There is little direct information on levels of the Th2 cytokines IL-4, IL-5 and IL-13 in psychiatric disorders. However, the inammation in human allergic disorders is mixed, with a Th1 component and relatively high levels of TNF [33]. Large multisite epidemiological studies in the USA, France and Puerto Rico indicate that childhood asthma is associated with both depression and anxiety disorder [34]. Interestingly, despite considerable comorbidity of depression with anxiety, a history of asthma is more often associated with the latter [34]. This is in sharp contrast to the known association between other chronic illnesses and depression [28], and poses an interesting dilemma. Is the anxiety a direct consequence of the psychological effects of the asthma, or is anxiety exacerbated by the Th2 cytokines or, nally, are both asthma and anxiety the result of a third, possibly genetic factor? Evidence for a shared genetic component has emerged from twin studies [35]. Signicance of small changes in cytokine levels It is possible then that chronic exposure to either the Th1dominant pro-inammatory cytokine pattern, or to the Th2 or mixed pro-inammatory pattern seen in allergic disorders, is able to inuence psychiatric symptoms. However, the changes in cytokine levels seen are usually very modest, typically representing a doubling of control background levels [36]. Are such small increases biologically relevant? In fact, there is good evidence that very modest changes in levels of pro-inammatory cytokines have biological effects. For instance, small diurnal variations in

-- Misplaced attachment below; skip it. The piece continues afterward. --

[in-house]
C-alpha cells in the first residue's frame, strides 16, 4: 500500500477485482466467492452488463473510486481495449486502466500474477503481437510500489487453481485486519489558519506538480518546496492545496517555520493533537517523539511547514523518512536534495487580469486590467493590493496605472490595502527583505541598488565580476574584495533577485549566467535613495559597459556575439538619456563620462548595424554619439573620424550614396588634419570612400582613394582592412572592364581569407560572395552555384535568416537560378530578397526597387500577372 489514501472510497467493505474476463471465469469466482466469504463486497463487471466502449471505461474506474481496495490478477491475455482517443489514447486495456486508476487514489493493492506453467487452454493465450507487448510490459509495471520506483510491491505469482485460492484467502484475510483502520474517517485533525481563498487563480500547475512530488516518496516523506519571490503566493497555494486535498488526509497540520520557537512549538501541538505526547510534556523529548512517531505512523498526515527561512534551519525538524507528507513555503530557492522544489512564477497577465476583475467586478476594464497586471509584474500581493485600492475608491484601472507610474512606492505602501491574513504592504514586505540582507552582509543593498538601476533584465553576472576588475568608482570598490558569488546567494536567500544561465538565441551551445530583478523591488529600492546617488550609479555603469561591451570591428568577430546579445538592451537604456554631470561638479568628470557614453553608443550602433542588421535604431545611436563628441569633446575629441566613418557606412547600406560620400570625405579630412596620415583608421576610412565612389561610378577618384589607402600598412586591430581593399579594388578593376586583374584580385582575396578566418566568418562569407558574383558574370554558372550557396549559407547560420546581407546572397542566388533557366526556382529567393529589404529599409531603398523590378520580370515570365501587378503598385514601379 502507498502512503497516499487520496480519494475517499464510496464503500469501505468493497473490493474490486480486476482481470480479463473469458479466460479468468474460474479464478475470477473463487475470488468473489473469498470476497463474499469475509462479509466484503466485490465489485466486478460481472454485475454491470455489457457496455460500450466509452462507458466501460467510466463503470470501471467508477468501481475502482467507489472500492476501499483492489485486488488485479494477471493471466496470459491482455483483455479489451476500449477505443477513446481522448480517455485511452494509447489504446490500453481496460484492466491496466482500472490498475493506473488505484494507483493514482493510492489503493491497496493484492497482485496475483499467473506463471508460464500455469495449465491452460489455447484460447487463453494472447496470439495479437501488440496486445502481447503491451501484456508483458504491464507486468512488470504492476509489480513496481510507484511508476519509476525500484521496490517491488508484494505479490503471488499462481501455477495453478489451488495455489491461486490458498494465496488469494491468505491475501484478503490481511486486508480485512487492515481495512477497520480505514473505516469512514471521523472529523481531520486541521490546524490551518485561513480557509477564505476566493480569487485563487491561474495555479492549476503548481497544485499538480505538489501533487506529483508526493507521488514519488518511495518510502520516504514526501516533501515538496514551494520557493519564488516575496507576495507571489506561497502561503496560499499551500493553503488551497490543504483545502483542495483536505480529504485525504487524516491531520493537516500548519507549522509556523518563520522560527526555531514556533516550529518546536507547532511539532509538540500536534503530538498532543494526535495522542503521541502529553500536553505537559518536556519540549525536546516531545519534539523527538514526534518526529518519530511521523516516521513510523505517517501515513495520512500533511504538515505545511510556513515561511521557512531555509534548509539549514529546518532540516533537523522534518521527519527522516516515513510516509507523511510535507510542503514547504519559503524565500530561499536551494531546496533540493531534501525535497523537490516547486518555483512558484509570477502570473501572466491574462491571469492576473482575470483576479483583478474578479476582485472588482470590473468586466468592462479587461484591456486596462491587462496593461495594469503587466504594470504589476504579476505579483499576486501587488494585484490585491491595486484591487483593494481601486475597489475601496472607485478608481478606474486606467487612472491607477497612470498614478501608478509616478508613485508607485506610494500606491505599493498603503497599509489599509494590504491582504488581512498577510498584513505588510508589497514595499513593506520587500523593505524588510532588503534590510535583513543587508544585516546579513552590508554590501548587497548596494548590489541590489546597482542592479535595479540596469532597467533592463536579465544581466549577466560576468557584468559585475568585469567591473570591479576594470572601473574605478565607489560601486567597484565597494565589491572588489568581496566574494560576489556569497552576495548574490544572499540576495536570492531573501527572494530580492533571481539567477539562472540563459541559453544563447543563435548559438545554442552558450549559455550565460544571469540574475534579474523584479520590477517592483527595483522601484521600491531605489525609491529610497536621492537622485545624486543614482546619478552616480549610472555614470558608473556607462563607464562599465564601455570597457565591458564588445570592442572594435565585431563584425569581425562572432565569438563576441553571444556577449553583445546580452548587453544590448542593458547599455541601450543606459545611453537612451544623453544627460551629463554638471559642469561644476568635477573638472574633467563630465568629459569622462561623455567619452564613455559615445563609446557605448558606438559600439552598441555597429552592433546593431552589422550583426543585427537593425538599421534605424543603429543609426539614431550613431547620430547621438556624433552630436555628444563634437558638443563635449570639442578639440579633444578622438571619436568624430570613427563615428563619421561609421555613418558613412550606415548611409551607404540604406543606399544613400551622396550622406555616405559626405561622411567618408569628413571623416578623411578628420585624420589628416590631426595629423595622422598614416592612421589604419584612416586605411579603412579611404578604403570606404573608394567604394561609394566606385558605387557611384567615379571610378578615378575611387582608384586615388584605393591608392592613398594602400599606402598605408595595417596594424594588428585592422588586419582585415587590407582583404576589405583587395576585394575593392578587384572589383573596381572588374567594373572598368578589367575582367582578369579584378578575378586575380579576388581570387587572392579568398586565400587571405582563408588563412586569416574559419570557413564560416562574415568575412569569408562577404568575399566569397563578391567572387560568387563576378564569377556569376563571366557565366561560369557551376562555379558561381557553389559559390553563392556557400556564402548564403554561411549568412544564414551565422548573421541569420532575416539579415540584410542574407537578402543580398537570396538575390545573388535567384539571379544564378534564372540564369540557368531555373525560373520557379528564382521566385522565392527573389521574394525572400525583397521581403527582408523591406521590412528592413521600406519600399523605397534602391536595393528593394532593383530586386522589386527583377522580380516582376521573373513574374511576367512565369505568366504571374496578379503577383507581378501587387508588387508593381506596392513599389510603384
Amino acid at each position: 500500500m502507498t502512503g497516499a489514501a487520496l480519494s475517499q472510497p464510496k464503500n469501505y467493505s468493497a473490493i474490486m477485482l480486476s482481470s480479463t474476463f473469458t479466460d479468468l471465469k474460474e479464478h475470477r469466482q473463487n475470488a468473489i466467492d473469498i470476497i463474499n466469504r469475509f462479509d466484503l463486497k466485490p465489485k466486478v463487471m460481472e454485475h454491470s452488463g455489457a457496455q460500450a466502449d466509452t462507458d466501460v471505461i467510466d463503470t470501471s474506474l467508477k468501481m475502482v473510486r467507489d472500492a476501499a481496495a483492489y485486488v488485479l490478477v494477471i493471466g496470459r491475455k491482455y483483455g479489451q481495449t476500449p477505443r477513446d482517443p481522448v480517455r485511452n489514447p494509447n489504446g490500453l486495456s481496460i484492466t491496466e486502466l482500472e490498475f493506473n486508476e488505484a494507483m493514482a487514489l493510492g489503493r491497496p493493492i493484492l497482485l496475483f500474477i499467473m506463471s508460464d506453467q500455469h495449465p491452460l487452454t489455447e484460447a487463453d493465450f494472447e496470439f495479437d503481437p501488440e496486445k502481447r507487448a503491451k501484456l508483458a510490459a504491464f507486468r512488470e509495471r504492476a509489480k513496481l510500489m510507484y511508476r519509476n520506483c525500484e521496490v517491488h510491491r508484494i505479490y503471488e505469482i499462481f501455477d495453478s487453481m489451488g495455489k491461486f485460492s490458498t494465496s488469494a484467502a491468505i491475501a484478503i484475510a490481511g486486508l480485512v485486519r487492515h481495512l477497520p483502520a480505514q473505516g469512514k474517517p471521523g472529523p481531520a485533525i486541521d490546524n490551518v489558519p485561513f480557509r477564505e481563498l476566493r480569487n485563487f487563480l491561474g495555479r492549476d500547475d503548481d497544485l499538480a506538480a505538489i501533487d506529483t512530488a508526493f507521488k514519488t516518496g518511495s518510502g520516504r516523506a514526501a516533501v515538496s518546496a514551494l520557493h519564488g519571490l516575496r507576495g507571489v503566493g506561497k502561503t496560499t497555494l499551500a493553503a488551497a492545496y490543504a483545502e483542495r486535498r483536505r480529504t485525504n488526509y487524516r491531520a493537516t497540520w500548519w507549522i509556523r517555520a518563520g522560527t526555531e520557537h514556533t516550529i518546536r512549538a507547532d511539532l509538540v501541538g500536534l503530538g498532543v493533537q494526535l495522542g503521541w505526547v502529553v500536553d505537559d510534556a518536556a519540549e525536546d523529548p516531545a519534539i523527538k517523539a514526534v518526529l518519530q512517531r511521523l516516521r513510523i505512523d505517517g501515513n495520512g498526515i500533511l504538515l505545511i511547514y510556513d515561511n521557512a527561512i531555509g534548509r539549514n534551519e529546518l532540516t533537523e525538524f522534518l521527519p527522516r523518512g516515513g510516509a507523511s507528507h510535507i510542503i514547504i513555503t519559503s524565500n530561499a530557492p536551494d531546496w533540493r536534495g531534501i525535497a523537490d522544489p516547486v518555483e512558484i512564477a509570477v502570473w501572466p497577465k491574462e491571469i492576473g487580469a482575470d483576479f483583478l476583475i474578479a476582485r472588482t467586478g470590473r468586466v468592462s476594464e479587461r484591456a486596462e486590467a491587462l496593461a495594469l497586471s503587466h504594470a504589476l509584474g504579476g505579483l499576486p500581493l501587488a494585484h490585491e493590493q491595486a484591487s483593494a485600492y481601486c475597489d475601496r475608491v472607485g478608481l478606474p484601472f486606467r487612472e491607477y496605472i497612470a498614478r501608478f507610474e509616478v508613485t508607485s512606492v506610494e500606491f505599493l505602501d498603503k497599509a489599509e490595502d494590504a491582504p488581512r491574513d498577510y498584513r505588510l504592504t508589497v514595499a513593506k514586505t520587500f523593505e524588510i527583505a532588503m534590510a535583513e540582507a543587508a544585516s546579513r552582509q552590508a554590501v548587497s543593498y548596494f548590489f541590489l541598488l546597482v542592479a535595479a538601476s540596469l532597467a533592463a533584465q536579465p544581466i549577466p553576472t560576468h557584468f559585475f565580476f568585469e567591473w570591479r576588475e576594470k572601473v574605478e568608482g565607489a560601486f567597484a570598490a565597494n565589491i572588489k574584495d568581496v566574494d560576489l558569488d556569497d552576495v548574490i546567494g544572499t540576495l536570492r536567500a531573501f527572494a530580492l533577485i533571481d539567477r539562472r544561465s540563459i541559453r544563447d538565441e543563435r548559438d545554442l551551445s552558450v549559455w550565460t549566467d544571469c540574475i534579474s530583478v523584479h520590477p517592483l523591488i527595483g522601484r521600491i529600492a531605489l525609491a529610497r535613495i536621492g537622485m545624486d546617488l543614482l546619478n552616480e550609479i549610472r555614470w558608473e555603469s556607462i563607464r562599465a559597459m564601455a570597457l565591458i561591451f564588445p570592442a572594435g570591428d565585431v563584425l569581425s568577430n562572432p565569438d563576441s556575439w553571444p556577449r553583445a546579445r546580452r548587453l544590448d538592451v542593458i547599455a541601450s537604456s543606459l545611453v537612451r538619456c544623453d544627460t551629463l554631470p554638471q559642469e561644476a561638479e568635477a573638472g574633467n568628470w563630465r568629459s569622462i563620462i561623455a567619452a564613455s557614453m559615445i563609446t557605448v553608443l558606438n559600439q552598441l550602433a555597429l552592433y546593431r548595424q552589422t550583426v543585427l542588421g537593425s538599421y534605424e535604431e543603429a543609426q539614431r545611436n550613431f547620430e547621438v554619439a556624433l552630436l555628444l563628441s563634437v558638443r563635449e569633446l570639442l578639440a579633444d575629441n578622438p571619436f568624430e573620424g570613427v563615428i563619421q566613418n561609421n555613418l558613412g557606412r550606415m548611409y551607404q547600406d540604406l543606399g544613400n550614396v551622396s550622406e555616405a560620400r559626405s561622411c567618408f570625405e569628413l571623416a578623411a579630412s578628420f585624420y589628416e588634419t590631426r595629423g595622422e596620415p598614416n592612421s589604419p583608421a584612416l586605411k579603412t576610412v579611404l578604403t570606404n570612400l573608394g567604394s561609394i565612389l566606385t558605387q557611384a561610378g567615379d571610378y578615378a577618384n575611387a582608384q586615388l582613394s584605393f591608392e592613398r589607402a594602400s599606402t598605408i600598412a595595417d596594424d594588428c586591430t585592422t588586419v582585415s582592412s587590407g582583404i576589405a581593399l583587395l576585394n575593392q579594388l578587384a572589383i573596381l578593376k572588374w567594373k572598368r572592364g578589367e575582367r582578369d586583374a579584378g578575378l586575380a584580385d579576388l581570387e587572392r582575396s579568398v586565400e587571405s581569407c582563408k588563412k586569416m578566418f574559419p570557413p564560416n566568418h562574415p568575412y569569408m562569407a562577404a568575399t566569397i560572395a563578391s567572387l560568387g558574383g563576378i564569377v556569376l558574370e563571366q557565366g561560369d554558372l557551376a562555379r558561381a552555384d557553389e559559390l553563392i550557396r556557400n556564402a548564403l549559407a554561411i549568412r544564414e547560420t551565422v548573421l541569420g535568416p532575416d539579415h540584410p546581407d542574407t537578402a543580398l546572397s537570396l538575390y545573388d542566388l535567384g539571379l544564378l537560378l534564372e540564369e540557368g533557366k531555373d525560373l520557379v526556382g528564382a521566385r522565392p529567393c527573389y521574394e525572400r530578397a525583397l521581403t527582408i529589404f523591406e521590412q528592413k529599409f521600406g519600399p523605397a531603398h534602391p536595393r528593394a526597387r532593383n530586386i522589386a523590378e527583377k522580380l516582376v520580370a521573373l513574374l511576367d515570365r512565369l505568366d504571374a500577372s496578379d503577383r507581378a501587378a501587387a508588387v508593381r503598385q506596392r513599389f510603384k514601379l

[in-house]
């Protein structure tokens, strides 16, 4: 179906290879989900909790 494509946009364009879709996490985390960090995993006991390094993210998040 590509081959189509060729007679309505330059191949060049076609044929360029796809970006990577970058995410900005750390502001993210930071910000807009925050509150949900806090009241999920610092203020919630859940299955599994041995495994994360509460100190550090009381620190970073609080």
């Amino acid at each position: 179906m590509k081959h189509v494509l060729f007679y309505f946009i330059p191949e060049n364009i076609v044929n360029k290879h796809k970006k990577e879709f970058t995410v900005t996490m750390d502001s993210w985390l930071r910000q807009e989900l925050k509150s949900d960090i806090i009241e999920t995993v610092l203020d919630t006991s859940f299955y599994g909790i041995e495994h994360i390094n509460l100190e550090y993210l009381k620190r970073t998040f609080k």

levels of TNF and IL-1 in blood and cerebrospinal uid (CSF) play a role in the regulation of the spontaneous sleepwake cycle [37]. Direct experimental studies also support this view. When very low doses of endotoxin (LPS; 0.2 ng/kg) were administered to healthy volunteers, there was a doubling of circulating levels of cytokines and soluble cytokine receptors, and signicantly increased deep NREM (slow-wave) sleep, despite the fact that this dose of LPS was too low to alter rectal temperature, heart rate or cortisol levels [38]. Similarly, negative changes in mood following injection of a vaccine (Salmonella typhi) that caused no subjective symptoms in normal volunteers correlated signicantly with a doubling in serum IL-6 [39]. The causality dilemma The next major issue is whether the elevated cytokines increase the vulnerability to depression (or anxiety), or vice versa. It is well established that exposure to psychological stress can lead to increased production of pro-inammatory cytokines [40]. Moreover, it has been reported that this ability of stress to drive inammatory responses is exaggerated in depressed individuals [41]. Insofar as depression is thought to be a form of psychological stress, or at least associated with enhanced stress reactivity, these points seem to suggest that the depression might drive the cytokine release [42]. However, many other observations outlined below lead to the reverse conclusion. Genetics Links between polymorphisms of genes encoding inammatory cytokines (IL-1 and TNF) and depression imply direct involvement rather than a bystander role [43,44]. For example, a single-nucleotide polymorphism of the gene encoding TNF (the TNF2 allele) that leads to higher production of TNF was previously linked to autoimmune and inammatory diseases [45], but it is also signicantly associated with major depression in a Korean population [43].